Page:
Just 50 years ago, in April 1965, the Pacific Tsunami Warning System came into being under the auspices of UNESCO’s Intergovernmental Oceanographic Commission (IOC). To mark this anniversary, and celebrate the system’s numerous accomplishments, an international symposium was held in Honolulu, Hawaii (USA) on 20 and 21 April.
7.11 pm, 22 May, 1960. An earthquake measuring 9.5 on the Richter scale – the most powerful on record – occurred south of Chile, generating a tsunami that battered the South American coastline for over 4,000 kilometres. Waves up to 25 metres high crashed onto the shores of Chile, between Concepcion and the Chiloe Islands, closest to the epicenter.
Fifteen hours later the tsunami, which by then had travelled 10,000 kilometres, struck Hawaii, then Japan and the Philippines. The final death toll was over 2000. Damages were estimated at around 24 million dollars (almost 200 million dollars at today’s values).
The scale of the disaster highlighted the need for an alert system for the Pacific, where 75% of the world’s deadliest tsunamis occur. In 1965, the Intergovernmental Coordination Group for the Pacific Tsunami Warning and Mitigation System* came into being under leadership of UNESCO’s Intergovernmental Oceanographic Commission (IOC).
The Pacific Tsunami Warning Centre, the system’s operational nerve centre, was also established. Based in Hawaii, it is run by the National Oceanic and Atmospheric Administration (NOAA, U.S.A) and cooperates with the North-West Pacific Tsunami Warning Centre in Japan. It evaluates threats when earthquakes occur and warns countries that lay in the path of any resulting tsunami.
Organised by NOAA, the IOC and the International Union of Geodesy and Geophysics (IUGG) the international conference in Honolulu will trace the history of this exemplary scientific programme.
Fifty years after its creation, the Intergovernmental Coordination Group counts 46 member states * and the system has evolved beyond issuing warnings to include work on loss prevention, preparing populations to respond to tsunami threats, and technology transfer.
The Pacific tsunami Warning System has direct access to more than 150 seismic stations around the world which provide information on all earthquakes of 5.5 magnitudes or more. It also receives data from tide gauges and tsunami-metres throughout the Pacific that verify whether a tsunami has been generated and estimate its size. These tsunami-metres allow for greater precision in calculating tsunami risks, and mean that warnings can be issued within five or ten minutes of an earthquake occurring.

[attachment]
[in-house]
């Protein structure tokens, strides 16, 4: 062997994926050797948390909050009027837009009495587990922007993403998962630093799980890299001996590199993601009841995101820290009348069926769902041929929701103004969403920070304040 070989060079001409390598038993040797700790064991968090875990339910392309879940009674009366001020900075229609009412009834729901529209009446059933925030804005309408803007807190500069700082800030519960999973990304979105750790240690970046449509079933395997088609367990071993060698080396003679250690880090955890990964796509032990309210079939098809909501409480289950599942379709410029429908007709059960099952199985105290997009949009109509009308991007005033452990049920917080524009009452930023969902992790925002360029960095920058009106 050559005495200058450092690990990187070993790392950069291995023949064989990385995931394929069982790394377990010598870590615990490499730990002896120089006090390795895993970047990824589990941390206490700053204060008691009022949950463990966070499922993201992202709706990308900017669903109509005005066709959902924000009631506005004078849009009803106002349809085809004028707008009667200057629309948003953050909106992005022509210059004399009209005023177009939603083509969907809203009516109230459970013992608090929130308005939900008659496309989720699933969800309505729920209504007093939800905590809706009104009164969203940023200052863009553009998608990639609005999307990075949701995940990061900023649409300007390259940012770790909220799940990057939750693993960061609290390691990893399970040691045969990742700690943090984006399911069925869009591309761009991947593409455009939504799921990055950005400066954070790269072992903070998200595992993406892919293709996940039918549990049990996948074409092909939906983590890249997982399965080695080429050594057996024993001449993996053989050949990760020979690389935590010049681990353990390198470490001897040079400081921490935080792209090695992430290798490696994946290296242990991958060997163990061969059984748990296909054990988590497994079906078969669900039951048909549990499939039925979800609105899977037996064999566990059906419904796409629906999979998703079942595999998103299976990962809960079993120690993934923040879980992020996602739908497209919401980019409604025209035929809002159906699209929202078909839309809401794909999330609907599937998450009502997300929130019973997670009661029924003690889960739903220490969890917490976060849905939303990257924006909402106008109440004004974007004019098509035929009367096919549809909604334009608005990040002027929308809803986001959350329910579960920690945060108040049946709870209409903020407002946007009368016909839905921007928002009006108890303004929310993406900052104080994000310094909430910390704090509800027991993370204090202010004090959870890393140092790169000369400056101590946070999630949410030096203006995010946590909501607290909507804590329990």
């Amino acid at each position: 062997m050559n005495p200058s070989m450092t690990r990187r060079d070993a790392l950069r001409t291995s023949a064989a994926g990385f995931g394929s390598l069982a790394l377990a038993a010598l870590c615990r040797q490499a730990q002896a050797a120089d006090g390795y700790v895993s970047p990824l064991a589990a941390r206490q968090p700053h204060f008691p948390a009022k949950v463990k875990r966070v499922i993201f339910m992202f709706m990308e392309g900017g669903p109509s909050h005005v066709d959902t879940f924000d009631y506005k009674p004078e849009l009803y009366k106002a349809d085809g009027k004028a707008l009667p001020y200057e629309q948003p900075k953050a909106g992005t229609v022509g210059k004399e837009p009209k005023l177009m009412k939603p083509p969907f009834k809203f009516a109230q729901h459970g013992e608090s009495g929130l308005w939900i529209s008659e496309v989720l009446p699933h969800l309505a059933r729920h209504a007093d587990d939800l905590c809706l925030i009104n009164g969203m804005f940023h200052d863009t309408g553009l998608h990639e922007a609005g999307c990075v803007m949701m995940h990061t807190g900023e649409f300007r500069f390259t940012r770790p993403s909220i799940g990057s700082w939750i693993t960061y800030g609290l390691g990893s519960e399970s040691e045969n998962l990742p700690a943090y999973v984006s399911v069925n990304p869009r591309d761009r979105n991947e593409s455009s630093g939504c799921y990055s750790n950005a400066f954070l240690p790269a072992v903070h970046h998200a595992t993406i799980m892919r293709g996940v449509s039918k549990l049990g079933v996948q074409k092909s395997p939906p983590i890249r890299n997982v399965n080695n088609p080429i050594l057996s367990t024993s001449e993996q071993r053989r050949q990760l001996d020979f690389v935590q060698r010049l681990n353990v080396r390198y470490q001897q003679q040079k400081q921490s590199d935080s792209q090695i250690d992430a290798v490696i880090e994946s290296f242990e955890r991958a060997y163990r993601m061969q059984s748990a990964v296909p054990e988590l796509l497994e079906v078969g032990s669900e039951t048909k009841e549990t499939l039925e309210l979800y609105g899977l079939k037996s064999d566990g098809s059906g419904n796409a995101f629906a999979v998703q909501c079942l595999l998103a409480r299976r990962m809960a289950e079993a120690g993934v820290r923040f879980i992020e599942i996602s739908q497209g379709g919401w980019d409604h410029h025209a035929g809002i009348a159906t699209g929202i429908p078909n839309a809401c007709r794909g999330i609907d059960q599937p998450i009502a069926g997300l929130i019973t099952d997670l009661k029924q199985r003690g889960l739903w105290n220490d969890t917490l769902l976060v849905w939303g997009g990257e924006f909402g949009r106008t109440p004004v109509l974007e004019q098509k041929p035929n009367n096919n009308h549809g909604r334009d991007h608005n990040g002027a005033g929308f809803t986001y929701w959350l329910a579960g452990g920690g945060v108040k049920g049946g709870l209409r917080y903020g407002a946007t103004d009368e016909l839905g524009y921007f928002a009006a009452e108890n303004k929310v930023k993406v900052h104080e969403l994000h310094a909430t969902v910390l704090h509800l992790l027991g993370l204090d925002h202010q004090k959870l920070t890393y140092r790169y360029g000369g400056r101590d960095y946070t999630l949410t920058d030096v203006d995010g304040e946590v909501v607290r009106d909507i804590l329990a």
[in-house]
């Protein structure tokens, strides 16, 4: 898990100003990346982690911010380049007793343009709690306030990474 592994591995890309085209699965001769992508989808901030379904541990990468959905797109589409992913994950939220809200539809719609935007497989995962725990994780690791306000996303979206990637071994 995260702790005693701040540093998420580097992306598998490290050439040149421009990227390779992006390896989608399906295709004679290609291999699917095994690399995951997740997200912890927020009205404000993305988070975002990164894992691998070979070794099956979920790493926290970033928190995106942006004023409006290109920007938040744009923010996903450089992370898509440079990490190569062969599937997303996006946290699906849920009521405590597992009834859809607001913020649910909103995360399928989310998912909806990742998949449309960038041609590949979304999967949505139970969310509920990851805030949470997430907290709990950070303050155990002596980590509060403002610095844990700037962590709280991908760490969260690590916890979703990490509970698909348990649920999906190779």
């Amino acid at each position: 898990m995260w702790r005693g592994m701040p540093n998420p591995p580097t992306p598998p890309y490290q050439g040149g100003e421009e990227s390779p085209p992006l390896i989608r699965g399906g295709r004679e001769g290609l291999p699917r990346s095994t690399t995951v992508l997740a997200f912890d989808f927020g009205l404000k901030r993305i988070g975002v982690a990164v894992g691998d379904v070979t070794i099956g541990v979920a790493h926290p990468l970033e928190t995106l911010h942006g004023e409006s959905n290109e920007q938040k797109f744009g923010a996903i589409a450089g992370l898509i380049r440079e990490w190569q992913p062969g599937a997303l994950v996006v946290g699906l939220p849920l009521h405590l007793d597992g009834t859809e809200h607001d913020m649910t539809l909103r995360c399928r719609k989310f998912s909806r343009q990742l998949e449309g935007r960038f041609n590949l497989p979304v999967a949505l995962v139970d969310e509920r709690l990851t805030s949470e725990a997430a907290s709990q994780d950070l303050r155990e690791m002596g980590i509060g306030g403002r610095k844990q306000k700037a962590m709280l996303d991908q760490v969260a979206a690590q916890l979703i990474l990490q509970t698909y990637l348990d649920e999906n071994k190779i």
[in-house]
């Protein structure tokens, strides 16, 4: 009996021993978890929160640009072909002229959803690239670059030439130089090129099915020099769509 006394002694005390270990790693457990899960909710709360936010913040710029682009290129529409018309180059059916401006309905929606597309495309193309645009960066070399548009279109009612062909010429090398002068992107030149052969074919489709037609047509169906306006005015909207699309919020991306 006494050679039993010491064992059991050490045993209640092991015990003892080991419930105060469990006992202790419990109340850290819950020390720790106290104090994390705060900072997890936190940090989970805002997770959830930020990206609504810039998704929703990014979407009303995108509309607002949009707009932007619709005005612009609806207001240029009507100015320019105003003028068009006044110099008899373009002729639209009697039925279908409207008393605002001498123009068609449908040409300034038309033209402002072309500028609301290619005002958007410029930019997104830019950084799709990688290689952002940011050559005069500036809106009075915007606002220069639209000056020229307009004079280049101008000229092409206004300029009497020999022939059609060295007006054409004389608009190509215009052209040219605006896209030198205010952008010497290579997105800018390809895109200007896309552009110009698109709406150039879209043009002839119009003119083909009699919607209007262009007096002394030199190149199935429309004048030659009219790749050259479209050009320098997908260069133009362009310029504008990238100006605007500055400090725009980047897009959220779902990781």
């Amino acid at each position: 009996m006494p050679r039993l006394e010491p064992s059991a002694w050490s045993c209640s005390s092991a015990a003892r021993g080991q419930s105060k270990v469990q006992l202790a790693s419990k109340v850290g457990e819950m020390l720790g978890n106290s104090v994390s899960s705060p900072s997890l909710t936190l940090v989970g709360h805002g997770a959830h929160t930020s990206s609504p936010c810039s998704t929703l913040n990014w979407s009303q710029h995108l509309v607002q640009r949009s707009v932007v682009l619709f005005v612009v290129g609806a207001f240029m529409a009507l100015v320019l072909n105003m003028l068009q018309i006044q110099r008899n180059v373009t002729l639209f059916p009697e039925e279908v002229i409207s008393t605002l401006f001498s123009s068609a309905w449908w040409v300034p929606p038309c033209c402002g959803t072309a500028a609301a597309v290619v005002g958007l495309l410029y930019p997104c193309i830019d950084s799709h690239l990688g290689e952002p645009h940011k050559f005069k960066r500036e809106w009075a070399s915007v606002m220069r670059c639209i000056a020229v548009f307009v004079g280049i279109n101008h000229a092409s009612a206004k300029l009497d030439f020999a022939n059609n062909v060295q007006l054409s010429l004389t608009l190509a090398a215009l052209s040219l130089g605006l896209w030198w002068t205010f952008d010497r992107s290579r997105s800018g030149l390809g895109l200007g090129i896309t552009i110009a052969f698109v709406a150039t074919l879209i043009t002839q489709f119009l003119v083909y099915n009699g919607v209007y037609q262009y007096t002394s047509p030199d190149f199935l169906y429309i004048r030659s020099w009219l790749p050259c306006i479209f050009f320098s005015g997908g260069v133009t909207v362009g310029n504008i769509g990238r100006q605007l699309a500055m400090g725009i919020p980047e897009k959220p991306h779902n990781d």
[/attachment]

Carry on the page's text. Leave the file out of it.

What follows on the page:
The Pacific model has been used as a model for three other systems, launched after the deadly tsunami of December 2004, to protect most exposed regions, including the Indian Ocean, the Caribbean, the North-East Atlantic and Mediterranean.
While undeniably successful, the system still has gaps. “Going the last mile” remains a challenge, because even if the system can alert national authorities quickly, the message must then be relayed to vulnerable coastal populations that risk could be hit minutes after an earthquake happens.
Financing is also an issue. Maintaining the warning system has a cost – estimated between 50 and 80 million dollars a year. But to save lives and limit the damage wreaked by tsunamis, it’s a price that must be paid.
*Originally known as the International Coordination Group for the Tsunami Warning System in the Pacific.
**Australia, Brunei Darussalam, Cambodia, Canada, Chili, China, Colombia, Cook Islands, Costa Rica, Ecuador, El Salvador, Federated States of Micronesia, Fiji, France, Guatemala, Honduras, Indonesia, Japan, Kiribati, Malaysia, Marshall Islands, Mexico, New Zealand, Nicaragua, Palau, Panama, Papua new Guinea, Peru, Philippines, Russian Federation, Soloman Islands, Samoa, Singapore, Thailand, Timor Leste, Tokelau, Tonga, Tuvalu, United Kingdom, United States of America, Vanuatu, Viet Nam.